Pigment Dispersion Syndrome and Pigmentary Glaucoma: An Overview

Orkun Kaymaz


Pigment dispersion syndrome (PDS) and its potential sequel, pigmentary glaucoma, are characterized by the anomalous dispersion of pigment granules within the ocular structures. This overview discusses the clinical manifestation of these conditions and the management options including medical, laser and surgical treatment.

Aetiology, pathophysiology and risk factors

The primary cause of PDS and PG is the release of pigment into the anterior chamber due to the iris rubbing on the zonules and lens. Posterior bowing of the mid-peripheral iris and a reverse pupillary block are the reported anatomical anomalies which cause this deposition of pigment (1). This leads to increased intraocular pressure in the anterior chamber (AC). Risk factors include male sex, age 20-40 years, myopia, and Caucasian ethnicity. PDS is inherited as an autosomal dominant trait.

In eyes with PG, myopia tends to be more pronounced with a deep AC as well as the structural abnormalities (reverse pupillary block, posterior bowing and irido-lenticular touch). The pigment can be deposited in the trabecular meshwork (TM), causing decreased aqueous outflow and leading to elevated IOP and eventual secondary glaucomatous optic neuropathy (3).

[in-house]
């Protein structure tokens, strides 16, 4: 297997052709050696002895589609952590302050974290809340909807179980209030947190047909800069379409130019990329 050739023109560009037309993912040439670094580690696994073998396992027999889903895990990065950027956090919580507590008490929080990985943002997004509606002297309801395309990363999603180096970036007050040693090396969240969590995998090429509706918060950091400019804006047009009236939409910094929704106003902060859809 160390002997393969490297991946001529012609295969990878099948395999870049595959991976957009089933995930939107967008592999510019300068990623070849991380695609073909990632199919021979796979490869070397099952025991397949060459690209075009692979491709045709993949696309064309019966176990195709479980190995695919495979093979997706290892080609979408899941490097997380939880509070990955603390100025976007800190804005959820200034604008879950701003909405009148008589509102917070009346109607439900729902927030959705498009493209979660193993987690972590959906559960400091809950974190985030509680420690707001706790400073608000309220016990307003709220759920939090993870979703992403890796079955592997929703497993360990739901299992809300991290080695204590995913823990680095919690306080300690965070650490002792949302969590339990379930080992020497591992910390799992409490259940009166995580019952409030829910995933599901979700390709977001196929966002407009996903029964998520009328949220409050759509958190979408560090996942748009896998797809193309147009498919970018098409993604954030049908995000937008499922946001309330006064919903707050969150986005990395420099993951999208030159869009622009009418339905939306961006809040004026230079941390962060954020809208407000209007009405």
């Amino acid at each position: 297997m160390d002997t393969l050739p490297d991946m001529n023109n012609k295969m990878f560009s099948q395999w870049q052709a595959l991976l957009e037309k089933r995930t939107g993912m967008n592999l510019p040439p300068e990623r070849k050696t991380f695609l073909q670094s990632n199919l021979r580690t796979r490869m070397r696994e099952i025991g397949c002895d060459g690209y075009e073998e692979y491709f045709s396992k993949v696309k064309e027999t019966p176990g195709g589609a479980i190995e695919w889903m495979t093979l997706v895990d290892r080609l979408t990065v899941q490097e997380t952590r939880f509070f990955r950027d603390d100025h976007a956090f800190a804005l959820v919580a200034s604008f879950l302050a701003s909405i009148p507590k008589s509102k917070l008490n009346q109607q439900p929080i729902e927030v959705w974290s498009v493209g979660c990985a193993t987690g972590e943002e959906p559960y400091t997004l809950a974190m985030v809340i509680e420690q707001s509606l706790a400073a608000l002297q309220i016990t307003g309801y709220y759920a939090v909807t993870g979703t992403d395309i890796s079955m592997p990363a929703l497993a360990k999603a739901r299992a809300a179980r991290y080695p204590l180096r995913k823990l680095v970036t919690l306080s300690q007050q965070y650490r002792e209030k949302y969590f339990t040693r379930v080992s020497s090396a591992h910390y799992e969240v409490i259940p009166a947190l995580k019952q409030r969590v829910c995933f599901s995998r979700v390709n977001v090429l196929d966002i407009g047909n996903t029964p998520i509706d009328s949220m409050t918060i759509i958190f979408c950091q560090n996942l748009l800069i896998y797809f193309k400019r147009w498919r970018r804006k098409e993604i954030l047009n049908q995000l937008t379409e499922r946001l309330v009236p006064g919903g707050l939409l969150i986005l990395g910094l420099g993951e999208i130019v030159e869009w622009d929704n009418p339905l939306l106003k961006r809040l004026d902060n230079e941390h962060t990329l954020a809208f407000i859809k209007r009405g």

Clinical presentation

Pigment deposition in the AC is a characteristic clinical feature of PDS/PG. This deposition can occur in different structures such as the corneal endothelium, where the pigment can line vertically and form Krukenberg spindles. Pigment can be deposited in the AC, posterior lens capsule (Zentmayer or Schie line) and on the anterior hyaloid-capsular ligament (Egger’s line) (1, 2). Iris-transilluminating defects can be detected.

Gonioscopy can reveal an open angle, pigment dispersion in the TM which is often homogenous and 360 degrees in circumference. The Schwalbe line may appear more pigmented inferiorly.

Retinal examination must be performed in confirmed PDS/PG to monitor optic neuropathy from potential glaucomatous changes. As there’s an increased risk of retinal lattice degeneration in PDS/PG, the retina must be examined for retinal detachment (2).


Regular ophthalmic examination in clinic should be performed for patients with PDS to detect secondary pigmentary glaucoma. Medical management options are similar to that of POAG (4). This includes miotics such as pilocarpine which reduce irido-zonular contact and increase aqueous outflow, however it is usually poorly tolerated by younger patients and regular retinal examination is required due to possible side effects such as retinal detachment (2). Therefore, pilocarpine has been replaced by other topical options including prostaglandin analogues, carbonic anhydrase inhibitors, beta blockers and alpha-adrenergic agonists.